By John Wilmes
It’s snowing in Chicago, our first one this year. The air is gray, the trees are wet and white and their limbs are flowing. I’m at home in the afternoon, flopping on a futon—heartsick, “writer,” bored, lazy, “existentialist”—watching entire NBA games from 2001, on YouTube. Perhaps there are better uses of time.
I’d been using most of my time the past few weeks to do excessive counts of vain push-ups, of vain pull-ups, and to miscalculate strategies to reign supreme in the abyss of online dating.
I’d be one of the Midwest’s premier cyber egotists, splaying the various limbs of my social-sexual “game” to maximum shine. I’d carry my bold new chest to O’Hare on the week of Thanksgiving, and breed curiosity in the flying hearts of America’s urbane not-so-youth. Their taut bodies would shiver, their pearls of eyes would blink ceaselessly as they buckled in for the clouds.
My father’s brother, a genuine turd king, would lean in respect toward me over the turkey. I’d hold a leg of the bird in each hand, and clobber him with either if he spoke out of turn.
But instead, I’m in front of part six of fourteen of this Lakers-Sixers classic. Allen Iverson is about to score fifty-one and swag-step over some dude’s fallen body, make him a dunce in front of all for the crime of trying to guard him.
I’m on the verge of deleting my smile from the date-web once I see my ex-lover on the site, and recall our own old days of glory. I’m better than this anonymity, than this flea market of pretty sadness, I tell myself. I begin to poke my ex with text messages.
She alerts me to the snow. I haven’t noticed it out my window, and I feel God or the illness he stands for smack me in my face. When my uncle saw her, the striking ex-her, on Thanksgiving last year, he told me “you’re in for a lot of work.” Perhaps I shouldn’t meat-mash such prescience, however smarming it may be. Perhaps this man who’d once duped me into a pepper-eating contest that made me vomit for hours was actually a conduit of the universe, speaking in language of heavy truth.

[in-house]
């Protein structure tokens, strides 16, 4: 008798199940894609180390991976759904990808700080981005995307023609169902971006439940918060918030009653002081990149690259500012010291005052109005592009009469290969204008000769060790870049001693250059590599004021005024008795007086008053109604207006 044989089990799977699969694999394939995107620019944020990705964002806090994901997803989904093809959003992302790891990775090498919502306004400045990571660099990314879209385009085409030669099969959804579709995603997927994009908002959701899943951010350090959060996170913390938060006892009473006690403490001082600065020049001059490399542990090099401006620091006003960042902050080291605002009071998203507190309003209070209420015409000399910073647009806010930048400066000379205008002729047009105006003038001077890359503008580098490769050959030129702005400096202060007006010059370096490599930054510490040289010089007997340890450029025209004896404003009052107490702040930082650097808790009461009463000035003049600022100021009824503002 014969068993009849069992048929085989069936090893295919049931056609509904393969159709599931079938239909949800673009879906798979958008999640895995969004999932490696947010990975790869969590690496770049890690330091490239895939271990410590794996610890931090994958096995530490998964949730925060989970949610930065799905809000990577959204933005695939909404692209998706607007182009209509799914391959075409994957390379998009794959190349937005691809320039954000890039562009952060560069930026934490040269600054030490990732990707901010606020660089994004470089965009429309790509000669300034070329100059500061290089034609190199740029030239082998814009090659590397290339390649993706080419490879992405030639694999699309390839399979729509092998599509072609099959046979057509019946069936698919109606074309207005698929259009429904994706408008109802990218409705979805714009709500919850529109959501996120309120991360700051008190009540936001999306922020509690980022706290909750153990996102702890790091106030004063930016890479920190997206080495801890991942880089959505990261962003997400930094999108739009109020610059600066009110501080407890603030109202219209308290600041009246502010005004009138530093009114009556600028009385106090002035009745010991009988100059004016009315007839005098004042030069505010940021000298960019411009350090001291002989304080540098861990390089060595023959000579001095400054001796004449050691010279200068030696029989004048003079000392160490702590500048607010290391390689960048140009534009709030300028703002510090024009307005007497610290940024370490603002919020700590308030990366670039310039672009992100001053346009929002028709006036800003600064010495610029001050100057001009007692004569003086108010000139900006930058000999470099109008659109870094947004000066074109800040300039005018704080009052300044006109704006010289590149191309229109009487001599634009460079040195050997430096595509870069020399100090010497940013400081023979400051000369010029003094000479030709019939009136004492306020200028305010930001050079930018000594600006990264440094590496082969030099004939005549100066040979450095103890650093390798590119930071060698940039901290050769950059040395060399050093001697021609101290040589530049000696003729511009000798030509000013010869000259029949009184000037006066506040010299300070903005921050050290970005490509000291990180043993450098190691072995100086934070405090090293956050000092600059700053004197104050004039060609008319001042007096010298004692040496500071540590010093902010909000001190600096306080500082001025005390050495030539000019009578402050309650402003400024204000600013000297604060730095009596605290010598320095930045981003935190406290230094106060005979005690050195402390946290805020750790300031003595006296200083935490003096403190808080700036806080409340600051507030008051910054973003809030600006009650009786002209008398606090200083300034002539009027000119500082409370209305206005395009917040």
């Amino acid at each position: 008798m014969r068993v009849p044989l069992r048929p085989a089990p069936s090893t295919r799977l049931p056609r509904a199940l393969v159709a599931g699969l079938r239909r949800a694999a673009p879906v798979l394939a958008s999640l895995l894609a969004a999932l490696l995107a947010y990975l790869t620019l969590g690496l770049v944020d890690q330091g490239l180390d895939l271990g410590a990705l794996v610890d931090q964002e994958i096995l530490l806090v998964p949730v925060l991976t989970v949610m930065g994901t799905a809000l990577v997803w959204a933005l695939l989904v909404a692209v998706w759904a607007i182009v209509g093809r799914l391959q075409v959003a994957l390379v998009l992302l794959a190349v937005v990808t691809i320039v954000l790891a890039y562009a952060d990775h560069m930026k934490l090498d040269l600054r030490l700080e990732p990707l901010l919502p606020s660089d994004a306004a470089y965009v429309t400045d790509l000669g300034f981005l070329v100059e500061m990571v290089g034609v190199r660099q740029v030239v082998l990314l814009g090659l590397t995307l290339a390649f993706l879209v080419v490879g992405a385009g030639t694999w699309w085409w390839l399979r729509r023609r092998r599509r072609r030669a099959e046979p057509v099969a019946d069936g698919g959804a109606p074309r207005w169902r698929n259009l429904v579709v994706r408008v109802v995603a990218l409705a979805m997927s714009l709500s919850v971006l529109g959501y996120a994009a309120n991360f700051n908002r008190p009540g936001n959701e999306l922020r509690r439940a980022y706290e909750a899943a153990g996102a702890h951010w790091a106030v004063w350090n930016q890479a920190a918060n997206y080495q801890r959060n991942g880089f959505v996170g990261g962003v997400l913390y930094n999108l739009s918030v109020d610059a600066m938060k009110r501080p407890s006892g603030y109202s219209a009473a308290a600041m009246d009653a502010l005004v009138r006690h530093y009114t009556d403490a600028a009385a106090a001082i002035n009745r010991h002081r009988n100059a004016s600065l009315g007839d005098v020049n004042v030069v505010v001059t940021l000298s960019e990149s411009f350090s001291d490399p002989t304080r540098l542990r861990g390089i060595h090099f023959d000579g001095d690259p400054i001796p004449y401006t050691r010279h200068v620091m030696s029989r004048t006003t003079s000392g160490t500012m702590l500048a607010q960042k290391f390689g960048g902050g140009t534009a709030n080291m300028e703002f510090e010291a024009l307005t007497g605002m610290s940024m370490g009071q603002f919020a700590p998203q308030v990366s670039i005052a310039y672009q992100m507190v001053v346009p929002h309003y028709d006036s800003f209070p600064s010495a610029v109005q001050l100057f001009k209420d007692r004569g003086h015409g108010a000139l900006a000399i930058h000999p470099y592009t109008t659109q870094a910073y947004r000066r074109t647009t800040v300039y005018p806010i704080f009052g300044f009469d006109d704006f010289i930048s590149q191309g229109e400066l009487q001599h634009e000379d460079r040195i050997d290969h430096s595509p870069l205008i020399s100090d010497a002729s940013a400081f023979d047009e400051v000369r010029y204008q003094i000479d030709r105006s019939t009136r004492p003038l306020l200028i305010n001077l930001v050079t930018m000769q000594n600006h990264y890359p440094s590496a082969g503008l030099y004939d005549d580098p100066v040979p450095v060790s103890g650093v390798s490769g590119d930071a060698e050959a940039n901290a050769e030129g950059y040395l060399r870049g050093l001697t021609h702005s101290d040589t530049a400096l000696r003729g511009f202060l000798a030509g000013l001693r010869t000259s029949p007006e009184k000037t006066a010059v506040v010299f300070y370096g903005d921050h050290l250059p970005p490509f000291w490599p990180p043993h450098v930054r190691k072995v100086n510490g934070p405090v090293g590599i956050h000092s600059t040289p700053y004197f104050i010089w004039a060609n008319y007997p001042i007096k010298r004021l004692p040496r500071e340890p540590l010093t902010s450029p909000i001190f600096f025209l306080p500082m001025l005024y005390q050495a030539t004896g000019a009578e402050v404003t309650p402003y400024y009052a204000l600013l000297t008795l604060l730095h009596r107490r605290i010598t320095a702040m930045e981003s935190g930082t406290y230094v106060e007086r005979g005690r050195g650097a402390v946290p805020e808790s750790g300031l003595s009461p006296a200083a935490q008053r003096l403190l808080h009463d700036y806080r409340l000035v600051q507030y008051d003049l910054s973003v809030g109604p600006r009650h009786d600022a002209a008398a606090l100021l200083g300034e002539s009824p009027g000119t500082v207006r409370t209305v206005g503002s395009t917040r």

A different man I’d seen that morning, on the eve of the snow, had told me how at my age God had inoculated him suddenly, how he’d put a jolting fire into his body that gave him endless agency, endless purpose. “I can do anything,” the man said.
Maybe such singular grasp cannot come to a person of such petty, low-minded aims as I am; I want to be a star! I want to have enough clout of capital and desire enshrouding me to make excuses away from these holiday rituals. Being near so much of my blood, it whacks me into the Earth so jarringly, it exposes my weaknesses so seamlessly. I want to be the one above such vulnerability, above such simpering meek nonsense that is love.
This in no small part because my sense of such a thing, of “love,’” it’s been confounded and strengthened, imperiled and validated by her, striking her. As we text on and I email with a friend in Austin about my arrival, it’s unclear to me what she is in my world. Once co-anchored, now set free, there’s only “we” when we’re talking.
The “I” that’s forming after her knows little as firmly as he knows his distaste for these times, for these forceful gatherings and aggressive storytelling. I’ll have to explain away my deficiencies to these people who share them, who know I haven’t found the cure. I’ll have to imagine my thought-sloth paws into the jet trails of my star’s ascension, and hide my sadness behind nothing jests, if only for the play of emotional survival, hoping the family will play their parts and abide me. I thank their trying.